muche it beereeveth us in one place, soe muche is it woonte to
yealde and repaye in an other, rendering like for like, or somtimes
in more ample wise. Troye, as is well knowne, was raced and
consumed, yeat the Troyans which escaped bylded Alba, of Alba
sprange that puissant Rome. Even so, after the overthrowe of
the Britons, leaste the riolme showlde seme destitute of fraunchise
and imperie, the dominion of the Engleshemen, as a fresshe burden
and ofspringe of nature, beeganne therin, and bie litel and littel
aspired to great welthe and opulencie. But the Englishe princes



Digitized by



Google



PREFACE OP BOOK IV. 127

from the b^nninge partinge the kingdom beetweene them, and
after that noe manne being contente with his owne limites and
bowndes, whilest everie one was over careful for his owne kingdom,
they fell into civile contention, which thinge indeade was not soe
great a detrement as a wonderus good toome unto them, a thing
marvaylus to be toUde, in so miche that a manne wolde easlie
beeleeve that the cheefe piers, while thei skowrged one an other
with suche mutuall plagues, didd attempte nothinge ells but of a
littell soe to enlarge the common welthe, and to derive it to suche
absolute fourme as in conclusion most surelie it camme unto, for
at the lengthe the monarchic was devoluted to one onlie, whoe
encreased the same moste of all others, levinge it most safelie
fenced to the successors. Of these thinges I must nowe especialie
entreat, which I will earnestlie endeavor, and as trewlie I canne
perfourme; but before that, I will particulerlie expownde and
shewe the distribution of the Ilond beetweene the princes, and of
the vij. kinges, (for somtimes so manie weare there at one season),
strivinge and fightiiige together, to the entent that the reader in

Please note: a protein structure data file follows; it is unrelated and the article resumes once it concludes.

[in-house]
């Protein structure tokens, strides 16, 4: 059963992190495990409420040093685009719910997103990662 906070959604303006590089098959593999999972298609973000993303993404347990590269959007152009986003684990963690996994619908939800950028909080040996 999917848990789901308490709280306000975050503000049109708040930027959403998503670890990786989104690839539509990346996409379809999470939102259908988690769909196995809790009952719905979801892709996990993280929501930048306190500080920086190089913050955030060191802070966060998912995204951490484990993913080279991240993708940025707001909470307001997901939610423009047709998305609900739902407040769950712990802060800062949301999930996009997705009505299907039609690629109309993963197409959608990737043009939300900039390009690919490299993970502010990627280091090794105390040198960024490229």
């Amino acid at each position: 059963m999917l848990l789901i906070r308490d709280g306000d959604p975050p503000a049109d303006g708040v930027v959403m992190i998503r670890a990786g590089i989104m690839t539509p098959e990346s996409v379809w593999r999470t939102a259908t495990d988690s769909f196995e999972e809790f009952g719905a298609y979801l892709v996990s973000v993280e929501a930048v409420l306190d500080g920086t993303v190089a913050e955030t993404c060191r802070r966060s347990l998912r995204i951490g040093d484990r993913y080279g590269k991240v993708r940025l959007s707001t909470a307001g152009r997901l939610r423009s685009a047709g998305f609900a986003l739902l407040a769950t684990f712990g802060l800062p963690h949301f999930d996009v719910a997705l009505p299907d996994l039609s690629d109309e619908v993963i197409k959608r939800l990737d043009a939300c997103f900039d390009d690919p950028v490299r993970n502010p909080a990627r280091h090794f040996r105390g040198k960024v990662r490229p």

suche an auncient matter may understande first of all what
borders everie of their kingdoms hadde, albeit they never hadd
certaine and determinat spaces or limites, bie cause the divers
chance and ende of battayle, as hereafter shall bee shewed, did
sometime farre enlarge theim, somtimes restraine them vend
narrowlie.



Digitized by



Google



128 HISTORY OF ENGLAND.

THE FOURTH BOOKE

OF POLIDOR VERGILL ON THE ENGLISHE HI8TORIE.



The Kentishe kingdom was the firste of all others ; for Hen-
gistus, as beefore wee declared^ possessed Kente, caUinge him selfe
kinge therof. This kingdom hadde on the east and sowthe side
the ocean sea, on the northe the river Thames^ on the weaste it
was limited by the Sowthe Saxons^ and finallie it conteined soe
mutche grownde in circuite as the dioceses of the Busshopps of
Cantwarburie and Rochestre comprehendethe at this daye. After
Hengistus succeaded his sonnes Osca and Otha, Hunericus aUso^
and Ethelbertus, being the v^^ from Engistus, a manne noe lesse
milde in innocentie, then noble in minde, and verie industrious as
towchinge warfare^ whoe^ after he had once attained quietnes in
forrein contries, in noe wise abiding the restines of ease, was the
first that moved warrs againste the princes of his owne nation :
wherebie he is reported to have enlarged his kingdome even to the
river Humber : nether didd hee seeme to doe it contrarie to the